Our right-royal garden challenge!
THE walk up the drive, on a spring afternoon of blue skies and warm breezes, lifts the soul. To the left is the iconic Norman keep of Hedingham Castle, 110 feet tall. To the right, green slopes running down to ponds and larger expanses of water. Ahead, a Queen Anne house. Daydreams about strolling into a Jane Austen novel are punctured by the sight of a child’s bike propped against the steps to the front door. All in all, the views are imposing. But it wasn’t always like this. Little over a year ago the driveway was lined by overgrown conifers and nondescript shrubbery that hid the grandeur of the house rather than framed it. Other parts of the grounds were strangled by brambles. Generally, the gardens needed the kiss of life. Happily, they got one. The transformation project – from a digger’s first scrapings to the last plant going in – can be seen on Channel 4’s The Landscape Man this coming Thursday.
A few random statistics hint at the facelift involving about 25 acres of land. For a start, there was an awful lot of mud to shift: at one point a 21-tonne digger worked every day for three weeks. In round numbers, 7,000 plants were introduced and four acres of wildflower and grass seed laid.
An eight-foot-deep pond measuring 20m by 60m was restored. It had been used years ago as a swimming-pool by the local scouts; during the work, two fuel tanks from US Sabre fighter-planes were found at the bottom. The scouts had modified them as floats for rafts.
It was an unusual restoration. With virtually every penny from their wedding venue business going towards maintaining the castle and the neighbouring 18th Century house where they live, Jason and Demetra Lindsay had the kind of zero budget that would delight the next Government, before scraping together �10,000 (which ended up being overspent by 50%).
Demetra says the results have exceeded their wildest expectations. But it couldn’t have happened without a little help from their friends. (Well, make that a lot of help.) Angels in this case were numerous firms and suppliers that rallied to the cause and brought plants, equipment, muscle and other services to make the dream come true. (They’re given a rousing chorus of thanks on www.hedinghamcastle.co.uk)
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More, later, about how it went. But first we need to start at the beginning.
Aubrey de Vere, one of William the Conqueror’s knights, was given extensive tracts of land after the Battle of Hastings. Son Aubrey II built a big castle at Hedingham in the 12th Century.
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The castle passed down the family line until it was bought by the Lord Mayor of London in 1713. Sir William Ashhurst built the imposing country house in the shadow of the keep and landscaped the grounds. In the 20th Century it was all inherited by a lady called Musette Majendie.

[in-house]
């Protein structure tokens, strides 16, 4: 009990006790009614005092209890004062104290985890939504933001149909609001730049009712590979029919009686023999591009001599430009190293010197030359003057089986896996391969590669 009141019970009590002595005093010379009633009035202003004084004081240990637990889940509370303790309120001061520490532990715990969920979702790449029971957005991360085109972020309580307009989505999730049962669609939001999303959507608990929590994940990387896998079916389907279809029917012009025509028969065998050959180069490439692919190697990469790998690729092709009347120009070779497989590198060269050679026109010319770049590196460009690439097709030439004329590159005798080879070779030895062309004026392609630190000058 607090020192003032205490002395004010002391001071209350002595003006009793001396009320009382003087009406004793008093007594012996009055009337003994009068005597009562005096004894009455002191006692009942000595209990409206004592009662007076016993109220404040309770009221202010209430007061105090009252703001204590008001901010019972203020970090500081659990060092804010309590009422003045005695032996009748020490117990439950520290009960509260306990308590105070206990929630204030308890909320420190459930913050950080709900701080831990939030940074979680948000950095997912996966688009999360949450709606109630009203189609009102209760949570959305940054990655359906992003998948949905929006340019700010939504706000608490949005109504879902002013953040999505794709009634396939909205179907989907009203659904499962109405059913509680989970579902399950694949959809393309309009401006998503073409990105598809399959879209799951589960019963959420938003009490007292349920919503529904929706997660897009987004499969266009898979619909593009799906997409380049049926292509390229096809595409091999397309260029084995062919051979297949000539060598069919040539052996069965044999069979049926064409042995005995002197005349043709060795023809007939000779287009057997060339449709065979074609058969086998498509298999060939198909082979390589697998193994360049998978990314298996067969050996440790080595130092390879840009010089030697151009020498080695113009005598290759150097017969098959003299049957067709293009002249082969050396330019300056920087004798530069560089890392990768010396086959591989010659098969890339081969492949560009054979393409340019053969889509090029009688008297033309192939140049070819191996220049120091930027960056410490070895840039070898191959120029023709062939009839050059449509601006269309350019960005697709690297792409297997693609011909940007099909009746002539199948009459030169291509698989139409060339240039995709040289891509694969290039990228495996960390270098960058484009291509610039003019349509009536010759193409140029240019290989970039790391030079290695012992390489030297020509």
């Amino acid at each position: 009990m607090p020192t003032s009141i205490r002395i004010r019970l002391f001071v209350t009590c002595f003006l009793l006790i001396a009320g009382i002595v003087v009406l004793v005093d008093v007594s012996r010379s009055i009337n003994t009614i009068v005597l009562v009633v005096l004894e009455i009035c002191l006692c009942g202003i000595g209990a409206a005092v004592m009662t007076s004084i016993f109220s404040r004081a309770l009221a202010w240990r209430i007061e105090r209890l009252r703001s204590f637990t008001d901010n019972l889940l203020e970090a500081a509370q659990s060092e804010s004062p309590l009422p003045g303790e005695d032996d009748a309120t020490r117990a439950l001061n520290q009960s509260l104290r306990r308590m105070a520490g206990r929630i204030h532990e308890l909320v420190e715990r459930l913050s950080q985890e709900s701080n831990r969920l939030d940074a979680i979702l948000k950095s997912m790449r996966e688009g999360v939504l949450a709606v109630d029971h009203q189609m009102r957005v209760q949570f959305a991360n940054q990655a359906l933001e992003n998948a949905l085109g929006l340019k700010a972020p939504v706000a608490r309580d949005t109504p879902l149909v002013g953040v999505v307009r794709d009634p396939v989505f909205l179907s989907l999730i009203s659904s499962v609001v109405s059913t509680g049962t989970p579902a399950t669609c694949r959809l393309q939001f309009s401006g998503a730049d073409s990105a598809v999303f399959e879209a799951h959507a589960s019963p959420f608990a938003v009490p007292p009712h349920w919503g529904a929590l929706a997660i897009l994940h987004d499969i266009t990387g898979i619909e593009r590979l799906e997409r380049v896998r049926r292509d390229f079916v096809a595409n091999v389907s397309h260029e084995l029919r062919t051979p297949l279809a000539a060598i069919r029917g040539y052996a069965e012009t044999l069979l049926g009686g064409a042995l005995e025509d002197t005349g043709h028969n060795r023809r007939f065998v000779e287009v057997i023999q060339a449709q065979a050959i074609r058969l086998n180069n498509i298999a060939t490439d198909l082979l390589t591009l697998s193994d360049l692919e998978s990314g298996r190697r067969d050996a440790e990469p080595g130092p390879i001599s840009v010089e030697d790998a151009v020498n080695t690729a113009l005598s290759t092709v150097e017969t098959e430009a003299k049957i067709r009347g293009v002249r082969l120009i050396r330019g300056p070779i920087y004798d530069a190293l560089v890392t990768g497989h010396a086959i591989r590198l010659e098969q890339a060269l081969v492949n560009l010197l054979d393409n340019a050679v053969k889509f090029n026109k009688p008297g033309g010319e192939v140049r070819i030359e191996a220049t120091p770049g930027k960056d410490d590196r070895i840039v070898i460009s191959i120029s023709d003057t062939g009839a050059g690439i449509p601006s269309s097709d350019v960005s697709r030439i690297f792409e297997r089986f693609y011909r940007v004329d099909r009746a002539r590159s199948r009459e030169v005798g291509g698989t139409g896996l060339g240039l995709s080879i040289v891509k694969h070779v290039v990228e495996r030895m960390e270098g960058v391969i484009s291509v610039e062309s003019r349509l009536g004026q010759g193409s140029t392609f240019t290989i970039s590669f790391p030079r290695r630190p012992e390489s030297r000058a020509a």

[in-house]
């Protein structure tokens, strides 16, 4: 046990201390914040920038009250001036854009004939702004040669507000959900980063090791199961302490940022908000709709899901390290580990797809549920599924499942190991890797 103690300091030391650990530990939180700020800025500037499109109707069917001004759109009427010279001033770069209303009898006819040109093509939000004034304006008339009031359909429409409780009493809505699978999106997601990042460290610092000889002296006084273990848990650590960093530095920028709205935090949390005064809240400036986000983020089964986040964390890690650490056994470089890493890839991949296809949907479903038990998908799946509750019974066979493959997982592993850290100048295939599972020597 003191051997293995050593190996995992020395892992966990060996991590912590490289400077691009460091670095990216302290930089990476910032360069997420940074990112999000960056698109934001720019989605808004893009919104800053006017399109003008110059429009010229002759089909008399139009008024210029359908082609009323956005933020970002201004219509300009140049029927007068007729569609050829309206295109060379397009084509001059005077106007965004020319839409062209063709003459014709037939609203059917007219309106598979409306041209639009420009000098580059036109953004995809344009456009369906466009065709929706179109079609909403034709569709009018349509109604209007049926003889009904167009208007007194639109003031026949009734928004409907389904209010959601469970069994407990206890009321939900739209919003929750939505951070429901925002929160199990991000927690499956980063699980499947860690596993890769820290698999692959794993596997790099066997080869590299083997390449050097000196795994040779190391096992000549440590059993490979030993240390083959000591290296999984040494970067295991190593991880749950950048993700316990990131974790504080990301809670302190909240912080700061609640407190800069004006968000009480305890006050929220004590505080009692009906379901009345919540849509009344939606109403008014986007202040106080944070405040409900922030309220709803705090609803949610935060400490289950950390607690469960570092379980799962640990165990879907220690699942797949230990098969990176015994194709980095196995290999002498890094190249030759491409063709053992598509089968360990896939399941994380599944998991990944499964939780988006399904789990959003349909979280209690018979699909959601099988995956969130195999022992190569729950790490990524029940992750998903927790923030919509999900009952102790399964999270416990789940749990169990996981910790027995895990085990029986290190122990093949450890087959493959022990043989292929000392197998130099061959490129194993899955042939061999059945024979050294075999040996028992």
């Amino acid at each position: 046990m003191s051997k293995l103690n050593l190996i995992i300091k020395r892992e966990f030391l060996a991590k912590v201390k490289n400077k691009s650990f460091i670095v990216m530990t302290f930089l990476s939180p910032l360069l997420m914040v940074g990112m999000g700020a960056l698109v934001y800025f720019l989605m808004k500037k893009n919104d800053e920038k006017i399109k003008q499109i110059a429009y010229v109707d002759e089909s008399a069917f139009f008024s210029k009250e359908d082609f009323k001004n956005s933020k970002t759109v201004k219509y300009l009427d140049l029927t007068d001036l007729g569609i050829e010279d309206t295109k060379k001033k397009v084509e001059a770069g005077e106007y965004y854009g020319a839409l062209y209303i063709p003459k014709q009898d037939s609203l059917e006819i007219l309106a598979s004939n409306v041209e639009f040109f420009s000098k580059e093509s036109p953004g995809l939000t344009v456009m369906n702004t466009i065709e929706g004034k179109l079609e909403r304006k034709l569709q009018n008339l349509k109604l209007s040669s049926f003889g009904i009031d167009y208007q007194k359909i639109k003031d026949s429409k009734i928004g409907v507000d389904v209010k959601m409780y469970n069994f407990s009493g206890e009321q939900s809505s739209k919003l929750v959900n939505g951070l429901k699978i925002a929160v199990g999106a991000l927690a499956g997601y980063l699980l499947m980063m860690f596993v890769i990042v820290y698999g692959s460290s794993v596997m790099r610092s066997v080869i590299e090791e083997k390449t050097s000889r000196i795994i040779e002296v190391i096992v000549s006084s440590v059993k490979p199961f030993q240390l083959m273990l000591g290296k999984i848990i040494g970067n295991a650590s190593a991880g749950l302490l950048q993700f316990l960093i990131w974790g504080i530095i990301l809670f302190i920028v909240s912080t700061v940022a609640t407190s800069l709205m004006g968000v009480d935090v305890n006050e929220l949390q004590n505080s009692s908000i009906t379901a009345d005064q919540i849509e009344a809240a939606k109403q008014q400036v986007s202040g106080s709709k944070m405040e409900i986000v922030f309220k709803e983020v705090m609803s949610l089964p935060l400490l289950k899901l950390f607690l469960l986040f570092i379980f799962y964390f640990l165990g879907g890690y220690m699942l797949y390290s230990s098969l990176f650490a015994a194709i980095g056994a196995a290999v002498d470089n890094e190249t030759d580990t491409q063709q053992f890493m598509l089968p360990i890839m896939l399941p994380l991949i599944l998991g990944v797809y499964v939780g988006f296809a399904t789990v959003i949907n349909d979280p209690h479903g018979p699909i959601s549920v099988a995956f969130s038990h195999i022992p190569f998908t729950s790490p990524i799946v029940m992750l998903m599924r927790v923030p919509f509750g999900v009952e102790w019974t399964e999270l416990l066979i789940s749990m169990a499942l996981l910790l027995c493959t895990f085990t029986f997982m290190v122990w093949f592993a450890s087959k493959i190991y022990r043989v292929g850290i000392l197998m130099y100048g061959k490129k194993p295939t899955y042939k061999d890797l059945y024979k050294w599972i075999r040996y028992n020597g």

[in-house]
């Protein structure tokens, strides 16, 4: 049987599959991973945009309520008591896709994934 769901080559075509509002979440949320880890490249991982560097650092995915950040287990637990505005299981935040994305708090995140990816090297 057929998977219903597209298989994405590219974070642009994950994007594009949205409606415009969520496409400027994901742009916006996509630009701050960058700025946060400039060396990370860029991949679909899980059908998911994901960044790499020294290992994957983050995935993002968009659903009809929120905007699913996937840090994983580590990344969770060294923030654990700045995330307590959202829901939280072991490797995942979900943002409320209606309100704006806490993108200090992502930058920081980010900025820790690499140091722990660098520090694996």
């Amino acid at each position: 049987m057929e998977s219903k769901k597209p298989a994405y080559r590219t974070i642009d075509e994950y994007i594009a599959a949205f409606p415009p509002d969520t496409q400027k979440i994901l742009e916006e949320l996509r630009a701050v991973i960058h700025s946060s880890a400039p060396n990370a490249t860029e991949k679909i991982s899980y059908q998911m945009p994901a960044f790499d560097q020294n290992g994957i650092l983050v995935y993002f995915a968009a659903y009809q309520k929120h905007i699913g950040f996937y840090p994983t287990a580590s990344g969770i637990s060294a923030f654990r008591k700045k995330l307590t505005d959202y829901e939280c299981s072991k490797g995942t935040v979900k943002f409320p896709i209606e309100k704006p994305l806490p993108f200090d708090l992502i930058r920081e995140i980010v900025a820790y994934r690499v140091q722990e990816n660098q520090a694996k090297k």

“She was never given any training about how to look after anywhere, or how to be a manager, and it sort of went bwrrrrrr,” explains Demetra. Bwrrrrrr is bad, because it means “downhill”.
In the 1950s Miss Majendie turned the house into an old people’s home. Large rooms were sub-divided. “She spent huge amounts of money making all these changes, and putting weird bathrooms in the corners. The children’s bedrooms, because we haven’t done anything to those at all, still look like an old people’s home!”
The owner, beset by rheumatism, died in 1980, “in a frightfully cold house, living the old-fashioned way, with butler, 40 staff”. She left Hedingham to her cousin, the Honourable Thomas Lindsay, a descendant of the de Veres – “which was brilliant, because the line was nicely complete”.
Unfortunately, the 20th Century hadn’t been kind to English country life. As estate farms were sold, Hedingham had less money to tend the landscape. Parkland and woods became overgrown.
“My poor father-in-law came in, looked at it, and everyone said ‘Don’t accept the gift! You’ll have to pay tax on it and everything else,’ and he said ‘That’s not why I’ve been given it. I’m going to make it work,’” says Demetra.
The castle near Halstead, close to the Essex/Suffolk border, began offering itself as a wedding venue in 1999, with Jason’s father doing some work on the hall and arranging for a marquee on the lawn. “It was a massive struggle until the weddings came along,” says Demetra, “because there were only a few thousand visitors to the keep every year.”
When she first visited the house, it was so cold that she couldn’t imagine how anyone could bear to live there. In fact, her husband’s family hadn’t. They used to come up for weekends and holidays, doing bits of restoration work, but otherwise lived somewhere with decent heating!
Jason and Demetra married in 2003. When Natasha was born just before Christmas the following year, their top-floor flat in Brixton no longer seemed an ideal home. The choice was to move somewhere else in London or decamp to the family seat in Essex and throw their energy at it. “I was working hard as an architect on huge projects and thought ‘I’m just not going to be able to do this level of work and have a child, because I will never see the child, so what’s the point in having a baby?’” Jason had been dealing in art, so he could work from anywhere – although, in practice, he pretty much concentrates on Hedingham full-time these days.